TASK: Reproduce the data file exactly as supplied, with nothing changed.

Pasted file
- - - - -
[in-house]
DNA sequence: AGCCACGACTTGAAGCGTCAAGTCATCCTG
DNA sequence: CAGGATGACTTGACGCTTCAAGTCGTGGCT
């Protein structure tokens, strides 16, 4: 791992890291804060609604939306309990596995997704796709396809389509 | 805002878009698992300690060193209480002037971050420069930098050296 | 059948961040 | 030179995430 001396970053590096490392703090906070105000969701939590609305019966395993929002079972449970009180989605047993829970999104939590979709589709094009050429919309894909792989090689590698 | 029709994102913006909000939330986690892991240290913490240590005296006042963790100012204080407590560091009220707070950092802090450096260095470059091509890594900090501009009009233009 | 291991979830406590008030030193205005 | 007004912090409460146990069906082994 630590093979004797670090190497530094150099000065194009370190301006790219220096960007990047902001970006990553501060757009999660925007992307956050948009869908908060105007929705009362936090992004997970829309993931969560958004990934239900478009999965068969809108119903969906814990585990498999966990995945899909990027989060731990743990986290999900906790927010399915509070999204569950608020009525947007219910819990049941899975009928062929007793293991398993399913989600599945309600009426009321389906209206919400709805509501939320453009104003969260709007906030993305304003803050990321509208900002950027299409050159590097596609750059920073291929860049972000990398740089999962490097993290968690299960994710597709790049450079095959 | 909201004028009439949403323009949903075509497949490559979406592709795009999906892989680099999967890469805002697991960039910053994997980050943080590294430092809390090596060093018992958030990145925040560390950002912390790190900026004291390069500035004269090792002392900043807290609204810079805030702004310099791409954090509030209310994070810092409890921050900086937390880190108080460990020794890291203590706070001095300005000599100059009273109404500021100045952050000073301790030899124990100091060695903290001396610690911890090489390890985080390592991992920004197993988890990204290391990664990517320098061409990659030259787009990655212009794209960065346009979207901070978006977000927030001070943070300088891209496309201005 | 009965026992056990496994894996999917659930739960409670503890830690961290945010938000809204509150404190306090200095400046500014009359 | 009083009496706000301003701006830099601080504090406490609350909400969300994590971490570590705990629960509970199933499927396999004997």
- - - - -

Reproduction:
[in-house]
DNA sequence: AGCCACGACTTGAAGCGTCAAGTCATCCTG
DNA sequence: CAGGATGACTTGACGCTTCAAGTCGTGGCT
């Protein structure tokens, strides 16, 4: 791992890291804060609604939306309990596995997704796709396809389509 | 805002878009698992300690060193209480002037971050420069930098050296 | 059948961040 | 030179995430 001396970053590096490392703090906070105000969701939590609305019966395993929002079972449970009180989605047993829970999104939590979709589709094009050429919309894909792989090689590698 | 029709994102913006909000939330986690892991240290913490240590005296006042963790100012204080407590560091009220707070950092802090450096260095470059091509890594900090501009009009233009 | 291991979830406590008030030193205005 | 007004912090409460146990069906082994 630590093979004797670090190497530094150099000065194009370190301006790219220096960007990047902001970006990553501060757009999660925007992307956050948009869908908060105007929705009362936090992004997970829309993931969560958004990934239900478009999965068969809108119903969906814990585990498999966990995945899909990027989060731990743990986290999900906790927010399915509070999204569950608020009525947007219910819990049941899975009928062929007793293991398993399913989600599945309600009426009321389906209206919400709805509501939320453009104003969260709007906030993305304003803050990321509208900002950027299409050159590097596609750059920073291929860049972000990398740089999962490097993290968690299960994710597709790049450079095959 | 909201004028009439949403323009949903075509497949490559979406592709795009999906892989680099999967890469805002697991960039910053994997980050943080590294430092809390090596060093018992958030990145925040560390950002912390790190900026004291390069500035004269090792002392900043807290609204810079805030702004310099791409954090509030209310994070810092409890921050900086937390880190108080460990020794890291203590706070001095300005000599100059009273109404500021100045952050000073301790030899124990100091060695903290001396610690911890090489390890985080390592991992920004197993988890990204290391990664990517320098061409990659030259787009990655212009794209960065346009979207901070978006977000927030001070943070300088891209496309201005 | 009965026992056990496994894996999917659930739960409670503890830690961290945010938000809204509150404190306090200095400046500014009359 | 009083009496706000301003701006830099601080504090406490609350909400969300994590971490570590705990629960509970199933499927396999004997």